Flirting with Georgia O’Keeffe
Swiss cheese was the way to her heart, and her art.
You rarely see Georgia O’Keeffe cracking a smile, much less interacting with sandwich makings, but here she is peering through a slice of Swiss cheese.
That image was snapped in 1960 by the photographer Tony Vaccaro, who was dispatched to New Mexico to shoot the artist for Look magazine. It was windy that day, so they had a picnic in the car. Vaccaro cut her a slice of cheese, handed it into the back seat, and she held it to her eye like a camera’s viewfinder. He pressed the shutter release.
Presto: “Georgia with the Cheese.”
The thing I like most about that photograph, aside from capturing a goofy moment with a serious person…
…is that it depicts O’Keeffe doing what O’Keeffe does best: Narrowing the scope of the world to its essential elements. “Nothing is less real than realism,” she once said. “Details are confusing. It is only by selection, by elimination, by emphasis, that we get at the real meaning of things.”
So it’s not the Swiss cheese that counts, it’s the hole, because it limits your field of vision. All that O’Keeffe could see that day, through the cheese, was the photographer. “She was flirting with me!” Vaccaro claimed, sixty years later. It shows the power of an emotional connection — even a comic one — that it stuck with him for a lifetime.
He also photographed Sophia Loren.
No cheese on the set that day, evidently.
O’Keeffe was of course famous for painting blossoms so lively and luscious that art critics compared them with female genitalia, over the artists protestations.
But then, we all pick up our own pieces of Swiss cheese, to frame reality our own way.
Over the last several days, my own Road to Elsewhere has led me to 8,684’, to a friend’s house (thanks friend!) overlooking Rocky Mountain National Park. I’ve stared at the view from the deck for many hours over the past fifteen years, but only recently have I tried to paint what I see.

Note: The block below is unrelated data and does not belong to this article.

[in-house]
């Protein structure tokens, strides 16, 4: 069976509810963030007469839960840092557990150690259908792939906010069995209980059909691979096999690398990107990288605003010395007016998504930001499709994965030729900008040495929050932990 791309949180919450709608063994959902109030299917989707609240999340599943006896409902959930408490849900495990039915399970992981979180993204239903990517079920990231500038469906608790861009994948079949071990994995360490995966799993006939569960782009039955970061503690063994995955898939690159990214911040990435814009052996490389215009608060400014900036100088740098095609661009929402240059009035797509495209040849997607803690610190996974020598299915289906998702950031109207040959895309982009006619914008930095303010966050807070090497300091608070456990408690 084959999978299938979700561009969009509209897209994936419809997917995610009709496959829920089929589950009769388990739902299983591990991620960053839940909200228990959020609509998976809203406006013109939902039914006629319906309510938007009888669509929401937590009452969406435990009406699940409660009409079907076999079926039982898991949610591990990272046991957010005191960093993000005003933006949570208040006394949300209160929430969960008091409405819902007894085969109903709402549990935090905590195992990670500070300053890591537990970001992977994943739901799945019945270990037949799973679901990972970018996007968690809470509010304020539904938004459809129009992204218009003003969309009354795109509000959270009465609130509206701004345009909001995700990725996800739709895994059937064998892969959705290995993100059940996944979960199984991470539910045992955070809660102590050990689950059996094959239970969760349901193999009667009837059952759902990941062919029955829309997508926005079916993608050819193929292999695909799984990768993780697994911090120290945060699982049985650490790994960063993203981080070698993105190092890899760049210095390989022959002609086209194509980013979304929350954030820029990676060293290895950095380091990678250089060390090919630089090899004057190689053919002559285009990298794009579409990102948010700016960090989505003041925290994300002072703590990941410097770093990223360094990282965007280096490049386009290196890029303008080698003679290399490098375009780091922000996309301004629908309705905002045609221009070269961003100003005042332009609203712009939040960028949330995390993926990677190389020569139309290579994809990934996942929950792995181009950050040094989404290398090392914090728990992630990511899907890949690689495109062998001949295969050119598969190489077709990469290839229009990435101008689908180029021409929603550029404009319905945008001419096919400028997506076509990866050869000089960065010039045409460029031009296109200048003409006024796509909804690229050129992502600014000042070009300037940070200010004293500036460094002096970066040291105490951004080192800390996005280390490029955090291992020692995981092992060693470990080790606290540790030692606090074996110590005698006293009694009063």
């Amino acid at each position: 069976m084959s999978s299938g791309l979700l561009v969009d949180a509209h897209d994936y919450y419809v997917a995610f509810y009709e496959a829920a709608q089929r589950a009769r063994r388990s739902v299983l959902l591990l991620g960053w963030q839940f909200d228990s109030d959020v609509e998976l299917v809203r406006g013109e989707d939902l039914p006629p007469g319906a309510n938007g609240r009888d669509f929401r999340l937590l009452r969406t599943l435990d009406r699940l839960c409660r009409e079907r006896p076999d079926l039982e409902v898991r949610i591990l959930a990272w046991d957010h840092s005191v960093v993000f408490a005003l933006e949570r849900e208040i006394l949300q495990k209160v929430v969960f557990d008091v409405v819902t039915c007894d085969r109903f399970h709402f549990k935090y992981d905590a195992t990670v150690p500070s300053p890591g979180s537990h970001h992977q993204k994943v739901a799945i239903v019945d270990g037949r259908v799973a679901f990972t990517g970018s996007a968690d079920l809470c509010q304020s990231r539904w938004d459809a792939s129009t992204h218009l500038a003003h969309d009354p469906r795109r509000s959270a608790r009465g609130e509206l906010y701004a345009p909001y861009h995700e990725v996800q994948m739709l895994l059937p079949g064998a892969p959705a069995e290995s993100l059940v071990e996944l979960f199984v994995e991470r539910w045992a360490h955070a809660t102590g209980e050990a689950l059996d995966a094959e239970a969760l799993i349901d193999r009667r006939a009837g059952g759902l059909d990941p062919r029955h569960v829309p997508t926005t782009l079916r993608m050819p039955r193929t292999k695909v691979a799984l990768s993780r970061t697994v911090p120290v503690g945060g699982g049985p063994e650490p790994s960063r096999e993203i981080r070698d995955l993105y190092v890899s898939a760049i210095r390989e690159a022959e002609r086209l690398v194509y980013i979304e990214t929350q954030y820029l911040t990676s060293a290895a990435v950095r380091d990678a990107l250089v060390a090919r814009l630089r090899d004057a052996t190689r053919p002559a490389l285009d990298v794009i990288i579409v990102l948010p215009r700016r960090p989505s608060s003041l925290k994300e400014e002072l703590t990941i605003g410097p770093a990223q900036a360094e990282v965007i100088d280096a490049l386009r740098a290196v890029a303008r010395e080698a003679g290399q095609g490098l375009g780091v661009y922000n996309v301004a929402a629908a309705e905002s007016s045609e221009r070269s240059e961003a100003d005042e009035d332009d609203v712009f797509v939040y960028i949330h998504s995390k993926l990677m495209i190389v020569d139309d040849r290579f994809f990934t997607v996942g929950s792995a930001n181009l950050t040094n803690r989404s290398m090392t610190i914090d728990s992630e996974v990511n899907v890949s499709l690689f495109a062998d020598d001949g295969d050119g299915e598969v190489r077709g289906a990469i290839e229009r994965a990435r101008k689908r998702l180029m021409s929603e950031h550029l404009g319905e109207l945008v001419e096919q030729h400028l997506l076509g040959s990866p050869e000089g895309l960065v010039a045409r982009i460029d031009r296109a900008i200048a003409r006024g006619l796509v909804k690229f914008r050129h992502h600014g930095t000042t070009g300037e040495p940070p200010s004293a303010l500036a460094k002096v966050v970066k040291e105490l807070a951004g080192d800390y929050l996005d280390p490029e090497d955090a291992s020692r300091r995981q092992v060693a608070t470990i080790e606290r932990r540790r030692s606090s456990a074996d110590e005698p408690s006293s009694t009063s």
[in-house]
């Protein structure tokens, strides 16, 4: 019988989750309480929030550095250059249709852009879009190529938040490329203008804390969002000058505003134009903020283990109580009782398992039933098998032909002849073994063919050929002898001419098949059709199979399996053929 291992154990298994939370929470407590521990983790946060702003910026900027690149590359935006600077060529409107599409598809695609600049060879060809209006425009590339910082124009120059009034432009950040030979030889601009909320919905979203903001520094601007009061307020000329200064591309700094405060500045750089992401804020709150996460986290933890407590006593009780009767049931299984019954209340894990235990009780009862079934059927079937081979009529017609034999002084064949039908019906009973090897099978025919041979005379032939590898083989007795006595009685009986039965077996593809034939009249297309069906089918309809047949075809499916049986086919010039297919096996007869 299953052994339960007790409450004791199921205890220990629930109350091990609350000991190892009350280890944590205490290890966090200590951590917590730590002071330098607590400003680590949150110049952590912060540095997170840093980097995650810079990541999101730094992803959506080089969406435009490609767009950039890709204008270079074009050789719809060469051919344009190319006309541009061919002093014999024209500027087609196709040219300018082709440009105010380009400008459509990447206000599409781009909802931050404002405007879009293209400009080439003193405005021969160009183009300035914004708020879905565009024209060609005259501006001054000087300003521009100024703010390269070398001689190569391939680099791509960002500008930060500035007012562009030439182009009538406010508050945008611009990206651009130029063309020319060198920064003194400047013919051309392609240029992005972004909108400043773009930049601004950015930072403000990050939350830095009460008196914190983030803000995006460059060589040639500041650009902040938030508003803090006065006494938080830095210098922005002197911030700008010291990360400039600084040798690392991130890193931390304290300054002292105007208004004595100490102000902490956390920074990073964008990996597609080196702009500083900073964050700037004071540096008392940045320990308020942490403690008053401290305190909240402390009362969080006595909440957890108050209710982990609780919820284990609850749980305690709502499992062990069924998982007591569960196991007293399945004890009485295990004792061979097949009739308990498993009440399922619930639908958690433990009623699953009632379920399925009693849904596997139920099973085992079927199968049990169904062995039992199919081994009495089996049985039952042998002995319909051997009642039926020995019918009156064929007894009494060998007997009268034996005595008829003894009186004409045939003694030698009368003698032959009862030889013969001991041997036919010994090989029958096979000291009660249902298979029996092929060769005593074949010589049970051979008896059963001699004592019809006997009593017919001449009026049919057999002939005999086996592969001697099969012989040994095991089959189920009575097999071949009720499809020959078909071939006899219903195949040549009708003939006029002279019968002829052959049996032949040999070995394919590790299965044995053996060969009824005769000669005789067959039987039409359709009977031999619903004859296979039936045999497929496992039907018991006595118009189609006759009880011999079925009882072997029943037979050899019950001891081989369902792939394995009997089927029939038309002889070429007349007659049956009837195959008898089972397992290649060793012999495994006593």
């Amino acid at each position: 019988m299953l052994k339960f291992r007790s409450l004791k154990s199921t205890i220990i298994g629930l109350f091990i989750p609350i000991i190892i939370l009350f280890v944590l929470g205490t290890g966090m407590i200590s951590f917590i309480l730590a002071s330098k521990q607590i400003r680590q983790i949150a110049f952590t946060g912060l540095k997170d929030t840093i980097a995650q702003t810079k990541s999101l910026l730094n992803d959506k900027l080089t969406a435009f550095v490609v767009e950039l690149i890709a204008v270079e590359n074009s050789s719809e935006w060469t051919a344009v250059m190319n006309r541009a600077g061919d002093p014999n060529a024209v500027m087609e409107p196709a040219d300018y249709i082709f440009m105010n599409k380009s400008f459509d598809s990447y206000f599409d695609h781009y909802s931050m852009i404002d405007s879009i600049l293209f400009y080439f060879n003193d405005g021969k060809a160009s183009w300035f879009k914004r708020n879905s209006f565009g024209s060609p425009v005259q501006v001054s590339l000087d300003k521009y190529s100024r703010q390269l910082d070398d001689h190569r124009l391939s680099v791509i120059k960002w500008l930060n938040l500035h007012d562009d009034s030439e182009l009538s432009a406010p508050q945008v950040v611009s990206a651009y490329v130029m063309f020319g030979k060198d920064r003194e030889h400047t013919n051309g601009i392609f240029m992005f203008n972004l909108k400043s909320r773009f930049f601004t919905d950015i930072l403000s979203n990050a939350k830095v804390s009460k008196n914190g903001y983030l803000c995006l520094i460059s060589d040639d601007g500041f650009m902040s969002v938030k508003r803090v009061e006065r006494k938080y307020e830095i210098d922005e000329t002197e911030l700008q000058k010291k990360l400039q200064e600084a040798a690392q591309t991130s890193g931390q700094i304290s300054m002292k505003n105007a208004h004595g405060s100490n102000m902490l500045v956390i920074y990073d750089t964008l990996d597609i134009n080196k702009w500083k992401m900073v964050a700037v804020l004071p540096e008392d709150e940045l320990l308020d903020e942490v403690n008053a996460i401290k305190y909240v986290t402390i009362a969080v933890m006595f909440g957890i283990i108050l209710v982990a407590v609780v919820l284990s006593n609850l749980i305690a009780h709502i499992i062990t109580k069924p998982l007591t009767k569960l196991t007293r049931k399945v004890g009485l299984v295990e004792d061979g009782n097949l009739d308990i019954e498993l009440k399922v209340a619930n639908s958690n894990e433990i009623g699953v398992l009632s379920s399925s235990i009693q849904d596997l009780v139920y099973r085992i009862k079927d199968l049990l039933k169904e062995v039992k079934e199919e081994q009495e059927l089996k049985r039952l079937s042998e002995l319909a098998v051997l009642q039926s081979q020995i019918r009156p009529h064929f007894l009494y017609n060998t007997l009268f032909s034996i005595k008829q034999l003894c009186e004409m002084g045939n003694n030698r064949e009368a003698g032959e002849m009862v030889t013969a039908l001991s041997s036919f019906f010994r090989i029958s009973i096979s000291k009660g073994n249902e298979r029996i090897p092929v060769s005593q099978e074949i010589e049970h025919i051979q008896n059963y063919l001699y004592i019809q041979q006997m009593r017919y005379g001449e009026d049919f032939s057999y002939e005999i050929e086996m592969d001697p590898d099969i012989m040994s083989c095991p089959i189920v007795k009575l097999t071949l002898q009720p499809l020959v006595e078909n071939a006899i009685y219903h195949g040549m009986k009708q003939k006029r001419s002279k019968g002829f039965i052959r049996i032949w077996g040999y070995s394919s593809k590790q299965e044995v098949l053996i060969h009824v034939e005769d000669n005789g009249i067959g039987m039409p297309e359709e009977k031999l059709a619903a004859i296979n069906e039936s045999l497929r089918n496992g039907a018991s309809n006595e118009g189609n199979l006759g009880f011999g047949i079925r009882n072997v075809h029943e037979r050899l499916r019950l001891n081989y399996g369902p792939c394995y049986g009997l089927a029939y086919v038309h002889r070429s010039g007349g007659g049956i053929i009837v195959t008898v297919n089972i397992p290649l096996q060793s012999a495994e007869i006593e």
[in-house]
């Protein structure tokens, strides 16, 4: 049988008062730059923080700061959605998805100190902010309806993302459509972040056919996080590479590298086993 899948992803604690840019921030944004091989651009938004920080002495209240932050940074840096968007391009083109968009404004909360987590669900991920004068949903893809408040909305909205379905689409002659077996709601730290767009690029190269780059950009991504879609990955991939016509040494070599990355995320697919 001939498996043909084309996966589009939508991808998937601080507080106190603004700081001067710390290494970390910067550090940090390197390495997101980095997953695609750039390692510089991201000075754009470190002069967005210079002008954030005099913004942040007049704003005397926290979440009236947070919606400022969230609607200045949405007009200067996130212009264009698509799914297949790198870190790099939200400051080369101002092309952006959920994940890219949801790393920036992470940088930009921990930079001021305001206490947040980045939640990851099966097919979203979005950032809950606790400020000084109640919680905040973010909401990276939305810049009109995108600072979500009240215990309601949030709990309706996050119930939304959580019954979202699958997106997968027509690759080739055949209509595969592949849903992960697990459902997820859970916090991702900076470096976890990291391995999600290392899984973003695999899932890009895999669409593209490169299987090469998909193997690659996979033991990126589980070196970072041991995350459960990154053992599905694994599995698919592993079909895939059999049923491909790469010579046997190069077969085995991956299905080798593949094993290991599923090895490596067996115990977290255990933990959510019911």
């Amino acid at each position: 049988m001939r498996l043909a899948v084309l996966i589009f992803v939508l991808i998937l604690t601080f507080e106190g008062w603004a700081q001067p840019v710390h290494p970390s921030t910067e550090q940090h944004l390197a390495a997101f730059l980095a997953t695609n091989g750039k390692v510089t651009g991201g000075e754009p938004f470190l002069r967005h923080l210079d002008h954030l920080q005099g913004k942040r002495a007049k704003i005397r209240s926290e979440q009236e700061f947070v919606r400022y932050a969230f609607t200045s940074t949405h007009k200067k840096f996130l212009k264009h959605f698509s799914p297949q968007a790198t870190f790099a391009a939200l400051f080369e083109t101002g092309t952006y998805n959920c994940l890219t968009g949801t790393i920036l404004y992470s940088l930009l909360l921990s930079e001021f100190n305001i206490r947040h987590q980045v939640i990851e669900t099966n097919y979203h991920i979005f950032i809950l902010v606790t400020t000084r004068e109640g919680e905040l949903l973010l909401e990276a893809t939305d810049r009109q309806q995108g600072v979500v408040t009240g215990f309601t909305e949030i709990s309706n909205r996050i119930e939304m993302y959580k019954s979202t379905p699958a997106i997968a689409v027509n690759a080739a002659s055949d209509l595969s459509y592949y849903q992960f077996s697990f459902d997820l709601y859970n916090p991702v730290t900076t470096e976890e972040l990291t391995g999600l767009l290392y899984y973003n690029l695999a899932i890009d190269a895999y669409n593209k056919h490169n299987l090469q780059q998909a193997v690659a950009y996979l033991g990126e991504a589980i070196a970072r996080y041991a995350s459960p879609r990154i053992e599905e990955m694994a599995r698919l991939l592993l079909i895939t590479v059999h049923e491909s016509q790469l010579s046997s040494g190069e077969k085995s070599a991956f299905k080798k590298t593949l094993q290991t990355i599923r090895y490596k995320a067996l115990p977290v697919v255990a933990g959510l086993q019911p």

Like so many drawing students of the last four decades, I was initially taken in hand by Betty Edwards, author of Drawing on the Right Side of the Brain. Her instruction to everyone who is expectantly holding a pencil over a white sheet of paper: If you want to draw, you have to learn to see like an artist.
It sounded complicated, as Edward described it: “For the global skill of drawing, the basic component skills are: The perception of edges (seeing where one thing ends and another starts) The perception of spaces (seeing what lies beside and beyond) The perception of relationships (seeing in perspective and in proportion) The perception of lights and shadows (seeing things in degrees of values) The perception of the gestalt (seeing the whole and its parts)”
All she’s talking about is O’Keeffe’s Swiss-cheese viewfinder, to narrow your focus so you actually see, rather than merely looking.
When I awoke this morning the Continental Divide had received a dusting of September snow, which was stunning.
The best part: O’Keeffe and Edwards commanded me to slow the hell down, and appreciate the contours and surprises within my field of vision.
“If you take a flower in your hand and really look at it,” said O’Keeffe, “it’s your world for a moment.”
What a beautiful world it is, if you look in the right direction.